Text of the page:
Global app revenue jumps to $50B in the first half of 2020, in part due to COVID-19 impacts

Consumer spending on mobile apps and app installs grew significantly during the first half of 2020, in part due to the COVID-19 pandemic, according to new data from Sensor Tower. In the first half of the year, consumers spent $50.1 billion worldwide across the App Store and Google Play — a figure that’s up 23.4% from the first half of 2019. Previously, revenue had grown 20% between the first half of 2018 and 2019, for comparison. In addition, first-time app installs were up 26.1% year-over-year in the first half of 2020 to reach 71.5 billion downloads.

Apple’s App Store accounted for 18.3 billion of those downloads, up 22.8% year-over-year, while Google Play delivered 53.2 billion new app installs, up 27.3%.

Image Credits: Sensor Tower

Though Google Play saw far more app installs, Apple’s App Store continued to outpace its rival on consumer spending.

During the first half of the year, the App Store generated $32.8 billion from in-app purchases, subscriptions, and premium apps and games, Sensor Tower estimates. This figure is up 24.7% year-over-year from the $26.3 billion spent during the first half of 2019. It’s also nearly twice the estimated gross revenue on Google Play, which was $17.3 billion, an increase of 21% year-over-year.

Image Credits: Sensor Tower

The pandemic’s impacts are only somewhat reflected in the top-earning (non-game) apps of the first half of 2020. The biggest earner, for example, was Match’s online dating app Tinder — an app that, one would think, would have dropped out of the top 5 due to social distancing requirements.

During the first half of the year, Tinder generated an estimated $433 million in spending across both app stores, combined. However, this number does represent a decrease of about 19% from the first half of 2019, or $532 million. It’s unclear how much that decline is related to consumers’ changing behavior and spending habits during the pandemic. Though shelter-in-place orders and quarantines kept people indoors and social distancing, social networking apps — and particularly those focused on online communication — have boomed amid lockdowns.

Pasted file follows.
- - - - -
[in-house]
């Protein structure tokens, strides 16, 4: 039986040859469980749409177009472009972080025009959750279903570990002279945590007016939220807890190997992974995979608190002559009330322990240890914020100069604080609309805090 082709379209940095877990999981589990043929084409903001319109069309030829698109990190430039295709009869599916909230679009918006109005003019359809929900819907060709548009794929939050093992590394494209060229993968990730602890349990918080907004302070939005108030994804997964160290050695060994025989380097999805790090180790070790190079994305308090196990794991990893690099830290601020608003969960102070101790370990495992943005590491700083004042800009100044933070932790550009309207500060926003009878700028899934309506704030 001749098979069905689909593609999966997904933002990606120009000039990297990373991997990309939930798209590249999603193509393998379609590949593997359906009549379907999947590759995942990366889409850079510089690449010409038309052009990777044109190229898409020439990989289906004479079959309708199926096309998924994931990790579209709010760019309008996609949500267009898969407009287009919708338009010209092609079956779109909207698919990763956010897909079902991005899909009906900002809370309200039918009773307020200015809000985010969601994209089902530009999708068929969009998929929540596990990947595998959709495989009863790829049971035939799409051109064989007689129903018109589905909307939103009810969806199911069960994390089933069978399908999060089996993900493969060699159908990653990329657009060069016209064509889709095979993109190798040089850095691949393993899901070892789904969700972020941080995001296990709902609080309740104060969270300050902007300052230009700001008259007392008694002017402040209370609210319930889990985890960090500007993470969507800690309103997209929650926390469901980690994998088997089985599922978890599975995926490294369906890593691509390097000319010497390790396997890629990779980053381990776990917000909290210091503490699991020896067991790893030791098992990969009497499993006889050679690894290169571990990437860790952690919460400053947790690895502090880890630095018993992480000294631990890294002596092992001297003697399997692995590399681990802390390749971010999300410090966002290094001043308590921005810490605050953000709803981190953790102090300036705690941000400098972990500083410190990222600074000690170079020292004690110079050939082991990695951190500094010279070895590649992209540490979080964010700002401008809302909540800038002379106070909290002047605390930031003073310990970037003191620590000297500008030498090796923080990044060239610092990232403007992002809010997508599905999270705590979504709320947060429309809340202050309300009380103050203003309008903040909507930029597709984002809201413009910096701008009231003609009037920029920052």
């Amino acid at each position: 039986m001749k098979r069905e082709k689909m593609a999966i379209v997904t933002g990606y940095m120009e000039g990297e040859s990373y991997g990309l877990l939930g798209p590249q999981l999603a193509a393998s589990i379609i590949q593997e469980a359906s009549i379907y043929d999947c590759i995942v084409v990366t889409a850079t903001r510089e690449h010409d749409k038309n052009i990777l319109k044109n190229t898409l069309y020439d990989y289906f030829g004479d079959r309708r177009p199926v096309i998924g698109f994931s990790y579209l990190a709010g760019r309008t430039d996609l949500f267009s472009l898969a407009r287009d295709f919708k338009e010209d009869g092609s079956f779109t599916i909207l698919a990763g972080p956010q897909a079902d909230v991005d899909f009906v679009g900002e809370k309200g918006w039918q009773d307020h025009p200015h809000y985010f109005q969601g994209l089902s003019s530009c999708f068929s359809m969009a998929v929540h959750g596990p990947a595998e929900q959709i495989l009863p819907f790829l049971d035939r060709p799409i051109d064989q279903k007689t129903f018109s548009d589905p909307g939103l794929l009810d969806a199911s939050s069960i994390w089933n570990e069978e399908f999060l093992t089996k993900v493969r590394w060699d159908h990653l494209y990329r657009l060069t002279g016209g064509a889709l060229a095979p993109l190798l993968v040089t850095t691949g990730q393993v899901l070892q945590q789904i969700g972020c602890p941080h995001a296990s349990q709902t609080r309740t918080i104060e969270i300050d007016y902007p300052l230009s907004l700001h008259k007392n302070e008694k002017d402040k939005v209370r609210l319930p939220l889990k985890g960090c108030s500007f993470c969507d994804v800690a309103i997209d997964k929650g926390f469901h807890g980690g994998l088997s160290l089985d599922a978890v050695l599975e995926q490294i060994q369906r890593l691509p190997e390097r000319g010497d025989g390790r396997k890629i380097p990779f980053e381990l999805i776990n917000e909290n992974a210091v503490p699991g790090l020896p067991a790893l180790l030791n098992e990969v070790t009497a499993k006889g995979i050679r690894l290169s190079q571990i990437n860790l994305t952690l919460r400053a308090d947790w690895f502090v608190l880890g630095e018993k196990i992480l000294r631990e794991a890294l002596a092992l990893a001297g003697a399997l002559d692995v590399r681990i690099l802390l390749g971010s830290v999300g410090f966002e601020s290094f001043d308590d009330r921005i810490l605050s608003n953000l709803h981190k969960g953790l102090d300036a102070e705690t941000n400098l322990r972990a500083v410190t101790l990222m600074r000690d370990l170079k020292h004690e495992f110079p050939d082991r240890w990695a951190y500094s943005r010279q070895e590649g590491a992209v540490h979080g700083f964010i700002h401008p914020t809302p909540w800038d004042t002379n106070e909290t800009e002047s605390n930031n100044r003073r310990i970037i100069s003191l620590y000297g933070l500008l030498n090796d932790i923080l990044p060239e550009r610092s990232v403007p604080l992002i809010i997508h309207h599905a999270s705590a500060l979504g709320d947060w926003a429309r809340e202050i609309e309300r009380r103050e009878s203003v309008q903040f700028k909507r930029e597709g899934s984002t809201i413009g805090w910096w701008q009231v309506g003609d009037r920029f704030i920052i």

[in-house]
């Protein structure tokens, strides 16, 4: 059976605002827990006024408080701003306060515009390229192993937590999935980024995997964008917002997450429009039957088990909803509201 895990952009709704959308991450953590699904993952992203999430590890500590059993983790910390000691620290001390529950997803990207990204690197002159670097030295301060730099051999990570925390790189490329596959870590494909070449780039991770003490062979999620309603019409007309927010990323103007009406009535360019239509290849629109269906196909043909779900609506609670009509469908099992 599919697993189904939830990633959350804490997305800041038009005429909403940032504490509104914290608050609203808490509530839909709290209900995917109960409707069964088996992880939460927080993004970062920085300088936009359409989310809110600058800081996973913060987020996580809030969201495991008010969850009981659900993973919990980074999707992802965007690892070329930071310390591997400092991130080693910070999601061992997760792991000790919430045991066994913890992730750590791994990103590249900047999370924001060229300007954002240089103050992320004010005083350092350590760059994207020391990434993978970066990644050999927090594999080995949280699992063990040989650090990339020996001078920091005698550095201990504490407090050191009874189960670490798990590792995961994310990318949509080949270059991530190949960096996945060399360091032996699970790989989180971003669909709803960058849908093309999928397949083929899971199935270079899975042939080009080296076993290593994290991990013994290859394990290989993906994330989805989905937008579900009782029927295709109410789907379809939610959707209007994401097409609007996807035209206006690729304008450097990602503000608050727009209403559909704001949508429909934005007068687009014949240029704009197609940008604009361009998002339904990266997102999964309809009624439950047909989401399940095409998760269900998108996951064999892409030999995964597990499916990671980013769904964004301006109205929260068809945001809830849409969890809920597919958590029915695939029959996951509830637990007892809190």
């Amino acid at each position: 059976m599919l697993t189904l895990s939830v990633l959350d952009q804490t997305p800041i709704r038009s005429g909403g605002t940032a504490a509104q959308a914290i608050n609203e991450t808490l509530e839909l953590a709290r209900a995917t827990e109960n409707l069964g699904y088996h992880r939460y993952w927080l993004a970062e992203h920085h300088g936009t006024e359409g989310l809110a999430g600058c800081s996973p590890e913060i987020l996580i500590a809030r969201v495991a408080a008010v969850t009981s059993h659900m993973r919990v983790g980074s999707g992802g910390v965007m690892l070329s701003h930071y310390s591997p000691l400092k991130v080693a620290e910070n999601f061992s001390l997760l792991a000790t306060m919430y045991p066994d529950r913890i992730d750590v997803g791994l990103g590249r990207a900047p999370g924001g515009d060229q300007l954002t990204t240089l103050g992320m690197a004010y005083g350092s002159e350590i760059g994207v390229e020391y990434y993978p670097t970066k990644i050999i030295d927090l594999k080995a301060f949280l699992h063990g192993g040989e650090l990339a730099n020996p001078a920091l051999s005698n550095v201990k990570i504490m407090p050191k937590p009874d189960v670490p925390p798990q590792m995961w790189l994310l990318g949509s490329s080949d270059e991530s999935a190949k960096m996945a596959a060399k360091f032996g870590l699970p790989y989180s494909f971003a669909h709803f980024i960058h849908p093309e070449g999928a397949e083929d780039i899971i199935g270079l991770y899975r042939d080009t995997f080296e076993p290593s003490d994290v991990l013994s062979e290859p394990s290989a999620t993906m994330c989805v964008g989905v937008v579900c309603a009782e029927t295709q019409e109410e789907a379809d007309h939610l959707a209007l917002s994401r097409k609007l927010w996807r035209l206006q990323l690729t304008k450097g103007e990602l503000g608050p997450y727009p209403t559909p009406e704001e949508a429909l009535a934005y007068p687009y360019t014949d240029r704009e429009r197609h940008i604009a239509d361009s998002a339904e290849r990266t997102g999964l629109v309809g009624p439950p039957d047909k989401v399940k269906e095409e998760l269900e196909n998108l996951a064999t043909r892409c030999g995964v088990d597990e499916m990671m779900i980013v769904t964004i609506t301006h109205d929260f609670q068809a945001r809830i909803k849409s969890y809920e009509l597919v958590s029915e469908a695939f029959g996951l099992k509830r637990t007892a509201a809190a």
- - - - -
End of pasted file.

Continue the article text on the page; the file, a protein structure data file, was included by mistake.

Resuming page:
Image Credits: Sensor Tower

Tinder embraced the growing interest in online networking by making its “Passport” feature free. This setting allows users to match with other singles around the world, turning Tinder into more of a social app than one focused on real-world dating. But this change could have also led to a decrease in Tinder’s total revenues for the first half of the year.

The No. 2 top grossing app during the first half of 2020 was YouTube, bringing in an estimated $431 million globally. This was followed by ByteDance’s TikTok with $421 million. The social video app, which includes Douyin in China, had also broken download records during the first half of the year, passing 2 billion total global downloads, Sensor Tower earlier reported.

Tencent Video and Netflix were the No. 4 and No. 5 top grossing apps, respectively.

Meanwhile, consumers stuck at home during the pandemic have been downloading apps and games in greater numbers. During the first half of the year, consumers installed 71.5 billion apps for the first time, up 26.1% from the first half of 2019.

Image Credits: Sensor Tower

TikTok was the most-downloaded app in the first half of the year with 626 million downloads. But its position may look quite different in the second half of year, given the recent changes in India where the government has now banned 59 Chinese apps, including TikTok.

The No. 2 and No. 3 apps were WhatsApp and Zoom, respectively — the latter an indication of the rapid shift to work-from-home and consumers’ embrace of online video conferencing, in general. In addition to WhatsApp, Facebook snagged the No. 4, No. 5, and No. 6 positions in the top 10, with Facebook, Instagram and Messenger, in that order.

Snapchat’s social app was No. 7 and No. 8 was video app Likee, which is similar to TikTok but offers a variety of face effects and filters. Netflix and YouTube rounded out the top 10.